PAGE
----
Industry calls for holistic approach to decarbonising heavy-duty sector
Joint Statement CLEPA – ACEA
European commercial vehicle manufacturers (ACEA) and suppliers (CLEPA) are fully committed to swiftly cutting road transport CO2 and exhaust pollutant emissions and moving Europe to fossil-free solutions by 2040. A coherent and progressive regulatory framework is needed to establish the right market conditions for a successful sector transition.
Commercial road transport with heavy-duty vehicles is a B2B market driven by demand. Ensuring that conditions are in place so that transport operators will invest in and can profitably operate zero-emission vehicles is as important as fleet emission targets for vehicle manufacturers.
A successful decarbonisation pathway relies on a coherent policy framework that includes suitable charging and refuelling infrastructure, supportive and well-synchronised vehicle regulations, and an effective carbon pricing mechanism. However, several key regulations that will help convince transport operators to switch to the new powertrain vehicles, including AFIR and the ETS2, still need to be adopted in the interinstitutional process or implemented by member states. Moreover, co-legislators have unfortunately shown a remarkably low level of ambition to match and complement the ambition level set by, and for, vehicle manufacturers and our partners in the value chain.
In the upcoming revision of the HDV CO2 targets, the Commission should therefore set a fixed 2030 target considering the persistent, significant uncertainties regarding crucial enabling conditions. Targets for 2035 and 2040 should be set, while ensuring they are reviewed again in due time in order to assess the enabling conditions, especially the deployment of recharging and refuelling infrastructure.
While we are focused on making zero-emission vehicles the backbone of road transport, internal combustion engines, powered by fossil-free fuels, will continue to play a long-term role in heavy-duty applications. Therefore, a general phase-out date for the internal combustion engine or a 100% reduction target should not be considered at this point. Instead, policymakers should concentrate on establishing effective incentive mechanisms to encourage and enable transport operators to invest in zero-emission vehicles. Hauliers and transport operators invest in vehicles based on profitability considerations for their operation. Building a solid business case that favours zero-emission trucks and buses will lead to rapid market adoption of such vehicles, and swift decarbonisation of road transport.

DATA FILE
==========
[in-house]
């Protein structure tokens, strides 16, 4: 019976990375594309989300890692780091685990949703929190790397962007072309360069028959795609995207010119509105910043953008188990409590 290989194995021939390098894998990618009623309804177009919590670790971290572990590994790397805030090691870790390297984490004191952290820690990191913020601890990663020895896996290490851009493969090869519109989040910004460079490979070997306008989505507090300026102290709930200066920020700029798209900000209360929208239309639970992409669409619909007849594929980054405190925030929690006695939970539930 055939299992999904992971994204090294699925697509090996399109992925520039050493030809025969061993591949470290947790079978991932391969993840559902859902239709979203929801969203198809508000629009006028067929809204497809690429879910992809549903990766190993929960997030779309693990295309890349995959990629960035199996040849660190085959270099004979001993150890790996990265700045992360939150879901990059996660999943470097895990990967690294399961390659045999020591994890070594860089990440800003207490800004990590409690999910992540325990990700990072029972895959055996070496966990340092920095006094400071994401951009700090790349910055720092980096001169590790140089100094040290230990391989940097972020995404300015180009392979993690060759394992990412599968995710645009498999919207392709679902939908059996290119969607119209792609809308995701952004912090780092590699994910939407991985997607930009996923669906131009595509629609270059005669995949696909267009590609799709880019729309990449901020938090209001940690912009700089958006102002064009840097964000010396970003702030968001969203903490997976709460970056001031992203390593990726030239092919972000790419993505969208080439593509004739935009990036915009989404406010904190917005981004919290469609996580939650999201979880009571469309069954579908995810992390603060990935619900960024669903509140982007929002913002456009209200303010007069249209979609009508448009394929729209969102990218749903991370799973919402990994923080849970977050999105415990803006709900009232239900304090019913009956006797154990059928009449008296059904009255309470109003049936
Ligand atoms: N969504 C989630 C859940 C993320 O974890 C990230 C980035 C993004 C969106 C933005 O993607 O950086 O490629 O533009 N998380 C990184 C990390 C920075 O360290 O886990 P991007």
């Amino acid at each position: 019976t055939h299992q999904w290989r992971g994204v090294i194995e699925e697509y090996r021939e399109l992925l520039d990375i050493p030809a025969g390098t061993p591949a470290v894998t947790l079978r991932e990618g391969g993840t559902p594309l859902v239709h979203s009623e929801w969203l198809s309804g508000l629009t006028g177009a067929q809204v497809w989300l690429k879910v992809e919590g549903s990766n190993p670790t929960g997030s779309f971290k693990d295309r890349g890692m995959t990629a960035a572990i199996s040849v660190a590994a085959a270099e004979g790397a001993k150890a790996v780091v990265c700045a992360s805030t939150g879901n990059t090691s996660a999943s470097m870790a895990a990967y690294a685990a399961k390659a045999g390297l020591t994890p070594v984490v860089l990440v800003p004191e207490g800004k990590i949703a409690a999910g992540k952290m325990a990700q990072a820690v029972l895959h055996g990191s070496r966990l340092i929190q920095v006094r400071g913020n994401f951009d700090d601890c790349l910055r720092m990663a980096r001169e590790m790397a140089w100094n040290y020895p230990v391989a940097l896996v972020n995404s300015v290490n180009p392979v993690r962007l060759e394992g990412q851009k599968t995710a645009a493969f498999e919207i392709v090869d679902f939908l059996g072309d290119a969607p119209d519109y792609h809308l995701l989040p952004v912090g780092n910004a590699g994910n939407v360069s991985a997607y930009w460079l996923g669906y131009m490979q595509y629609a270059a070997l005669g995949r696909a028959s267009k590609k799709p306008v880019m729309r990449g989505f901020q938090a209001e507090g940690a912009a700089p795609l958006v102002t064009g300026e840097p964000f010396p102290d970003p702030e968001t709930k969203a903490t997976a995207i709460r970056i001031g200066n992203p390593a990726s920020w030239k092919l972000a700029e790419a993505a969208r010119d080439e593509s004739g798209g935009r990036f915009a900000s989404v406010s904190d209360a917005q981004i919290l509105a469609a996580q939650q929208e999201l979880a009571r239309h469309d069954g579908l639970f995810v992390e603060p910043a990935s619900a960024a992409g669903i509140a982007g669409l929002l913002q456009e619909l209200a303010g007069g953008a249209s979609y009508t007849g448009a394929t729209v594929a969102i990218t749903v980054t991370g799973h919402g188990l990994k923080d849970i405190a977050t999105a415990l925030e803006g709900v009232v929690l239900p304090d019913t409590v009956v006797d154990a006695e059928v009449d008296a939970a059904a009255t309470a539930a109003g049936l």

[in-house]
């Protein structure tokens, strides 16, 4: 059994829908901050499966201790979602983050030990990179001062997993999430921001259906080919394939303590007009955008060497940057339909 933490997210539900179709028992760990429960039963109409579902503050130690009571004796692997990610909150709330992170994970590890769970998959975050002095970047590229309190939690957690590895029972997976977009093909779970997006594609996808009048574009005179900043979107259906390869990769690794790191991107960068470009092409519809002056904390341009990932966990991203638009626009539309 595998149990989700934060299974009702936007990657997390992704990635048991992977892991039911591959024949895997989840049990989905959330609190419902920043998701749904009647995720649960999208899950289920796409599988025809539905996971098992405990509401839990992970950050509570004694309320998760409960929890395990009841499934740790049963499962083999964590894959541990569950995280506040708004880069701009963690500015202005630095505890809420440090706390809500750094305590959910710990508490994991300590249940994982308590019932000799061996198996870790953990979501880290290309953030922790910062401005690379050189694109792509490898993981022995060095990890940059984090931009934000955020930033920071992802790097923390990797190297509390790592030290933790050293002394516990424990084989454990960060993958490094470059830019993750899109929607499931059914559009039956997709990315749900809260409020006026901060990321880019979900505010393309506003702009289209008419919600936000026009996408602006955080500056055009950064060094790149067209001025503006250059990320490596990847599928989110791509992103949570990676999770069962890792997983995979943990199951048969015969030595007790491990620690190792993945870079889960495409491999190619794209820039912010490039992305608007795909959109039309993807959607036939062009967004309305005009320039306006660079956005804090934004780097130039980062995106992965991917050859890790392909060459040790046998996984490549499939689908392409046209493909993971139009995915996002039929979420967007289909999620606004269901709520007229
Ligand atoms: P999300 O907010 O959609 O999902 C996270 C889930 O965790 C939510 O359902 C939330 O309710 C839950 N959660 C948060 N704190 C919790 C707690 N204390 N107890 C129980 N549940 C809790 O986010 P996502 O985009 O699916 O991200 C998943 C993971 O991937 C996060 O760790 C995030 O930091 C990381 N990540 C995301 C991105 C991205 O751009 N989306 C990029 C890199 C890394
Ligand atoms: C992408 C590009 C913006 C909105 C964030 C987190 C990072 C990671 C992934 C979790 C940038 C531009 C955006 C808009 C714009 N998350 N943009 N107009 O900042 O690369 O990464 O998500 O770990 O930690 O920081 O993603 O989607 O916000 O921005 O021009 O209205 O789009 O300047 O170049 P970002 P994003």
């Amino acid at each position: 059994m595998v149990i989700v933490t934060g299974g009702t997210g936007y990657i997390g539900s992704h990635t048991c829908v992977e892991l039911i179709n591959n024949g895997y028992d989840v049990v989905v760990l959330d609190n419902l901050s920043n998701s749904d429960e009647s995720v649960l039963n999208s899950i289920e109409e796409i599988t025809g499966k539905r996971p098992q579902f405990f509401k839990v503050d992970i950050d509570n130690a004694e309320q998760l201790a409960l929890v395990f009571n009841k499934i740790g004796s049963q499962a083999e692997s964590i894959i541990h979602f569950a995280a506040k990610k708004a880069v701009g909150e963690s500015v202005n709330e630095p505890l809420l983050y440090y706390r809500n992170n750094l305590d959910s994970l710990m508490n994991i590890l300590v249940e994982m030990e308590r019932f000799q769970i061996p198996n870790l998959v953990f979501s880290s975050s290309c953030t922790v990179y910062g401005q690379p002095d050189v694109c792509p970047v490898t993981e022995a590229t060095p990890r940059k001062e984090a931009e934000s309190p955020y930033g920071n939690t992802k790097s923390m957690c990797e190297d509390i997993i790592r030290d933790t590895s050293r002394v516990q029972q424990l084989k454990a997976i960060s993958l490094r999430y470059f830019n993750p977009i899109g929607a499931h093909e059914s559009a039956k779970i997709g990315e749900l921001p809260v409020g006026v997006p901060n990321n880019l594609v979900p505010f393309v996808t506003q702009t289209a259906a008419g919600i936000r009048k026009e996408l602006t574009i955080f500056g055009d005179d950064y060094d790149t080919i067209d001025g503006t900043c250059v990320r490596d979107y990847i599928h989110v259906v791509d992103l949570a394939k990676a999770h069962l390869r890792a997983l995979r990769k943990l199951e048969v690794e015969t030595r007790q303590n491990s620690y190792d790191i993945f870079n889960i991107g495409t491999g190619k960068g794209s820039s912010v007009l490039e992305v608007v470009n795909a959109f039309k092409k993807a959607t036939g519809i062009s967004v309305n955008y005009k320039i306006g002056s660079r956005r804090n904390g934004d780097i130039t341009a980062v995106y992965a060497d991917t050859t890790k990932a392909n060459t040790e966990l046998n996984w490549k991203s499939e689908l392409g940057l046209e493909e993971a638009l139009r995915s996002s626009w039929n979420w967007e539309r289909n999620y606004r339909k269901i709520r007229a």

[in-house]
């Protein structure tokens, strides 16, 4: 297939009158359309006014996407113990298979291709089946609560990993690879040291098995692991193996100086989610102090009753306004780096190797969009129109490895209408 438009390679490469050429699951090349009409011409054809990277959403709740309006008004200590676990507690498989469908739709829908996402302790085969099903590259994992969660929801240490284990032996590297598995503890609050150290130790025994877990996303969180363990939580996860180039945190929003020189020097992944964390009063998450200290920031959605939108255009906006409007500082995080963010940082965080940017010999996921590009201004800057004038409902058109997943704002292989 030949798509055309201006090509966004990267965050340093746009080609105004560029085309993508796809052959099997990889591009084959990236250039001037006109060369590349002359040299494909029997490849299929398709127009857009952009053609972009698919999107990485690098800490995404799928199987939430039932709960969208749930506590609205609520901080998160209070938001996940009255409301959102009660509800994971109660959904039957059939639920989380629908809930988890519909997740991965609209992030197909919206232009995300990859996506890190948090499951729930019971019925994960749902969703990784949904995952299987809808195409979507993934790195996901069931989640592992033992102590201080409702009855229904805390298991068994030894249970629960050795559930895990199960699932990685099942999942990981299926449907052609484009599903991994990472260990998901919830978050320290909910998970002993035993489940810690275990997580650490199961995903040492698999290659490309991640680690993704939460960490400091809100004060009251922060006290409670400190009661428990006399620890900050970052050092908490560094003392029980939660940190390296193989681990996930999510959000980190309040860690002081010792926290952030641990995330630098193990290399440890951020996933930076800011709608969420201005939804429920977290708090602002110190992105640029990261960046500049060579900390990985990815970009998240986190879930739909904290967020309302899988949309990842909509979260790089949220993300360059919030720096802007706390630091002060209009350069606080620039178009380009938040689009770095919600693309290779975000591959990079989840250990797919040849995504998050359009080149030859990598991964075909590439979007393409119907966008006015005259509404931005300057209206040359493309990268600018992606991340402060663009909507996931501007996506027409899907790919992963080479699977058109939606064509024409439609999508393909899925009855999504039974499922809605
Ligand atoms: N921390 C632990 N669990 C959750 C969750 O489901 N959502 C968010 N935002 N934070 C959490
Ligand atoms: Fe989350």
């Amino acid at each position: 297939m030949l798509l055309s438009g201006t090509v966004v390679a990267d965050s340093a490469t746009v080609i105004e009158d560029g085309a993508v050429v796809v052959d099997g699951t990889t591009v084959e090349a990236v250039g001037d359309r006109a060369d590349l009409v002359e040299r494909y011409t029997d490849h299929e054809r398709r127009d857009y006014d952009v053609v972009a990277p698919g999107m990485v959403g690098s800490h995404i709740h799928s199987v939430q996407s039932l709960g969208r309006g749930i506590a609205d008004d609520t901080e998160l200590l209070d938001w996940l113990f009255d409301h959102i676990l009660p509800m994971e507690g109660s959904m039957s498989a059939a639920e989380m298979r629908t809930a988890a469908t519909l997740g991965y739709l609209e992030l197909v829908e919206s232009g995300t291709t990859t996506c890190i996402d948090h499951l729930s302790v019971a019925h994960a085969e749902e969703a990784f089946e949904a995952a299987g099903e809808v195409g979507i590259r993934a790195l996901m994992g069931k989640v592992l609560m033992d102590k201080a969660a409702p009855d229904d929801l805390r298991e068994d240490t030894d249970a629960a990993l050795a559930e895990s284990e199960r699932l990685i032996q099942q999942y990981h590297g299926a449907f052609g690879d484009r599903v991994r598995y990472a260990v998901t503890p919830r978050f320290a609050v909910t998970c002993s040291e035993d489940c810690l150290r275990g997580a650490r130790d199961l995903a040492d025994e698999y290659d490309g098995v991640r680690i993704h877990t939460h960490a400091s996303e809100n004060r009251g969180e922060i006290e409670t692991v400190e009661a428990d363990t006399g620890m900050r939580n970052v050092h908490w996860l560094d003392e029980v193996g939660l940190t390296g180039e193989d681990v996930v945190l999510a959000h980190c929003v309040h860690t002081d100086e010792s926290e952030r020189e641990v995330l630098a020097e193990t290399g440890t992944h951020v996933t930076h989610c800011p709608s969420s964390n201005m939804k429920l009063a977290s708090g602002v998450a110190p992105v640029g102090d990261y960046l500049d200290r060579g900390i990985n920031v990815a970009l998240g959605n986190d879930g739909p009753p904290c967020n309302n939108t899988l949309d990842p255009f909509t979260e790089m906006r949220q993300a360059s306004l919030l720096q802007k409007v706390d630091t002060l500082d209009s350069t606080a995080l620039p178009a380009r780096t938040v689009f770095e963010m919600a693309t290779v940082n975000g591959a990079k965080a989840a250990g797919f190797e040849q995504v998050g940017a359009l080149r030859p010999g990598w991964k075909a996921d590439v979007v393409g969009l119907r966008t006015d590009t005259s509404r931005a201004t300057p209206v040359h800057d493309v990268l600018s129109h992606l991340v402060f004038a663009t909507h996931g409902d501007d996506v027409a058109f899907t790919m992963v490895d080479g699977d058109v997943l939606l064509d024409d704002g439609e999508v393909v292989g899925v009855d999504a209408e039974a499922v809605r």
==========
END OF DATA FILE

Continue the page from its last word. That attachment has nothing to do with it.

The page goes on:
Further, the CO2 emissions regulation for HDVs focuses on tailpipe emissions. But to effectively decarbonise road transport, Europe’s regulatory framework on climate needs to look at the broader perspective, ensuring that CO2 emissions are swiftly and effectively reduced in the entire road transport value chain. Europe should therefore aim for a pragmatic, progressive and technology-neutral approach that ensures scalable solutions can serve as the global pacesetter. Commercial road transport encompasses a broad range of use-cases and operator needs, demanding a wide array of technological solutions. As such, a targeted and customised policy approach is essential to defend and extend the competitiveness of Europe’s road transport sector and commercial vehicle industry.
In the transition to decarbonisation, a range of technologies will contribute to cutting CO2 emissions. However, with the current energy prices at record levels, high costs of raw materials, and persistent supply chain difficulties – all of which are negatively impacting the competitiveness of the automotive sector as well as its customers – the European truck industry needs flexibility in the face of competition from other major markets like the US and China.
The recent proposal for a Euro VII regulation for heavy-duty vehicles must not divert attention away from the transition to climate neutrality, be realistic in what is achievable, as well as being consistent with the investment needed for future CO2 standards. Close coordination between the CO2 and Euro VII files is essential with regard to the content of the regulations, the timelines for their finalisation and their implementation dates. Our industry’s efforts in investing to decarbonise road transport will benefit from a coherent regulatory package that strikes the right balance between improving air quality and encouraging a swift shift towards zero-emission vehicles.
CLEPA, the European Association of Automotive Suppliers based in Brussels, represents over 3,000 companies, from multi-nationals to SMEs, supplying state-of-the-art components and innovative technology for safe, smart and sustainable mobility, investing over €30 billion yearly in research and development. Automotive suppliers in Europe directly employ 1.7 million people in the EU.
The European Automobile Manufacturers’ Association (ACEA) represents the 14 major Europe based car, van, truck and bus makers: BMW Group, DAF Trucks, Daimler Truck, Ferrari, Ford of Europe, Honda Motor Europe, Hyundai Motor Europe, Iveco Group, Jaguar Land Rover, Mercedes-Benz, Renault Group, Toyota Motor Europe, Volkswagen Group, and Volvo Group. Visit www.acea.auto for more information.
In: CLEPA News, Electrification, Emissions, Environment & Energy